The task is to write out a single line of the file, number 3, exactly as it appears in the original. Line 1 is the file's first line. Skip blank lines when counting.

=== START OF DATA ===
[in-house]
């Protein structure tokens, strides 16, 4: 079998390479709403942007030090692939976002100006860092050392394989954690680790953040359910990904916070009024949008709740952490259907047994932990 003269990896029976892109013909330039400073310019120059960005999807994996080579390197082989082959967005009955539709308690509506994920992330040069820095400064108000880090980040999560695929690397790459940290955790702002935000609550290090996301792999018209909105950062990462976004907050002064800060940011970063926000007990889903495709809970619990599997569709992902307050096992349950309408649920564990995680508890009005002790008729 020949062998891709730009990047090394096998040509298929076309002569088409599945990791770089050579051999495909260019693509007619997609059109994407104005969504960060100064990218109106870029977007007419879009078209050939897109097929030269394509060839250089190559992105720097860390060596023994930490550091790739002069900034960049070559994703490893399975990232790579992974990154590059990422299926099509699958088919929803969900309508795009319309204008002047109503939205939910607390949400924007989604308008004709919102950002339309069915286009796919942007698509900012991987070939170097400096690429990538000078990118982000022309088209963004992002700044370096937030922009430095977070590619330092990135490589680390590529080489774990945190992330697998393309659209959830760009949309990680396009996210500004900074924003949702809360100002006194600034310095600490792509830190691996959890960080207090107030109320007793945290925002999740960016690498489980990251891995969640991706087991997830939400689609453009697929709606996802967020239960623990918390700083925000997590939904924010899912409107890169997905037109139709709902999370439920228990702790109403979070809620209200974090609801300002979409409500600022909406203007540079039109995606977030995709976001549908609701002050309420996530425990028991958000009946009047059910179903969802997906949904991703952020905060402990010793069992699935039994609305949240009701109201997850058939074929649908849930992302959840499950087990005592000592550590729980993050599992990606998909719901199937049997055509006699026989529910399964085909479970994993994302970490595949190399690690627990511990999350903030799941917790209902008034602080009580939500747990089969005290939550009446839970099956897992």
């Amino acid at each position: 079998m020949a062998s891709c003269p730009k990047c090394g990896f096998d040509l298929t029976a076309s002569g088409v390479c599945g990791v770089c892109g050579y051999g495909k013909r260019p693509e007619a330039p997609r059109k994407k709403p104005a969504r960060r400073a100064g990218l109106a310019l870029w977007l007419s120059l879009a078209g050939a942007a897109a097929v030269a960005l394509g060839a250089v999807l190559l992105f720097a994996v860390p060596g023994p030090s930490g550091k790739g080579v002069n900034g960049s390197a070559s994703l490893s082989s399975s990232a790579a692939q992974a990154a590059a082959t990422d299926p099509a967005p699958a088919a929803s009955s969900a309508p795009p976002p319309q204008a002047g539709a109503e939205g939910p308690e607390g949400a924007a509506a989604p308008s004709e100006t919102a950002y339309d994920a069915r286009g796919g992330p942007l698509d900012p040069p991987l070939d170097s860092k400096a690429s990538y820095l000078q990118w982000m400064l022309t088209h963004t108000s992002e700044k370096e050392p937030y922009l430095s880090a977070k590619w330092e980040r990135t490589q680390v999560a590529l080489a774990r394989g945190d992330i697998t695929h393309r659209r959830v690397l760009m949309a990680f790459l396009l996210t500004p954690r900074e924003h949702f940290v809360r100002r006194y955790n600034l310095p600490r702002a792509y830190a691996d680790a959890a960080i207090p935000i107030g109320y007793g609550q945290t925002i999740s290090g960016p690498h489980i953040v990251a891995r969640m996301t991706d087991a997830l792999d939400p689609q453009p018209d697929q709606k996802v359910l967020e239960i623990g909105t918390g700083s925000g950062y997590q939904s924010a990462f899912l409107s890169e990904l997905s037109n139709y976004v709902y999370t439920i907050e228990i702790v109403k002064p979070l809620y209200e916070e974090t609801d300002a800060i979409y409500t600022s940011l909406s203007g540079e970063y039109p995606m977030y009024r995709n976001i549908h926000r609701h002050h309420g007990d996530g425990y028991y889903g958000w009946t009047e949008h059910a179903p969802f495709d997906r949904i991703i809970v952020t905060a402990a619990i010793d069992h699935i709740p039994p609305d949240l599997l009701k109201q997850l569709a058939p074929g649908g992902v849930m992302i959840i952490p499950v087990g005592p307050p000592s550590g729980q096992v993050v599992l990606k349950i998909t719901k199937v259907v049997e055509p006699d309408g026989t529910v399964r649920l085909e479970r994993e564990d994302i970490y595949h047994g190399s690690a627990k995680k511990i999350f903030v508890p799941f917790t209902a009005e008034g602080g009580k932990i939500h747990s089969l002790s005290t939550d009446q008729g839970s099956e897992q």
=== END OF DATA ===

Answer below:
């Amino acid at each position: 079998m020949a062998s891709c003269p730009k990047c090394g990896f096998d040509l298929t029976a076309s002569g088409v390479c599945g990791v770089c892109g050579y051999g495909k013909r260019p693509e007619a330039p997609r059109k994407k709403p104005a969504r960060r400073a100064g990218l109106a310019l870029w977007l007419s120059l879009a078209g050939a942007a897109a097929v030269a960005l394509g060839a250089v999807l190559l992105f720097a994996v860390p060596g023994p030090s930490g550091k790739g080579v002069n900034g960049s390197a070559s994703l490893s082989s399975s990232a790579a692939q992974a990154a590059a082959t990422d299926p099509a967005p699958a088919a929803s009955s969900a309508p795009p976002p319309q204008a002047g539709a109503e939205g939910p308690e607390g949400a924007a509506a989604p308008s004709e100006t919102a950002y339309d994920a069915r286009g796919g992330p942007l698509d900012p040069p991987l070939d170097s860092k400096a690429s990538y820095l000078q990118w982000m400064l022309t088209h963004t108000s992002e700044k370096e050392p937030y922009l430095s880090a977070k590619w330092e980040r990135t490589q680390v999560a590529l080489a774990r394989g945190d992330i697998t695929h393309r659209r959830v690397l760009m949309a990680f790459l396009l996210t500004p954690r900074e924003h949702f940290v809360r100002r006194y955790n600034l310095p600490r702002a792509y830190a691996d680790a959890a960080i207090p935000i107030g109320y007793g609550q945290t925002i999740s290090g960016p690498h489980i953040v990251a891995r969640m996301t991706d087991a997830l792999d939400p689609q453009p018209d697929q709606k996802v359910l967020e239960i623990g909105t918390g700083s925000g950062y997590q939904s924010a990462f899912l409107s890169e990904l997905s037109n139709y976004v709902y999370t439920i907050e228990i702790v109403k002064p979070l809620y209200e916070e974090t609801d300002a800060i979409y409500t600022s940011l909406s203007g540079e970063y039109p995606m977030y009024r995709n976001i549908h926000r609701h002050h309420g007990d996530g425990y028991y889903g958000w009946t009047e949008h059910a179903p969802f495709d997906r949904i991703i809970v952020t905060a402990a619990i010793d069992h699935i709740p039994p609305d949240l599997l009701k109201q997850l569709a058939p074929g649908g992902v849930m992302i959840i952490p499950v087990g005592p307050p000592s550590g729980q096992v993050v599992l990606k349950i998909t719901k199937v259907v049997e055509p006699d309408g026989t529910v399964r649920l085909e479970r994993e564990d994302i970490y595949h047994g190399s690690a627990k995680k511990i999350f903030v508890p799941f917790t209902a009005e008034g602080g009580k932990i939500h747990s089969l002790s005290t939550d009446q008729g839970s099956e897992q």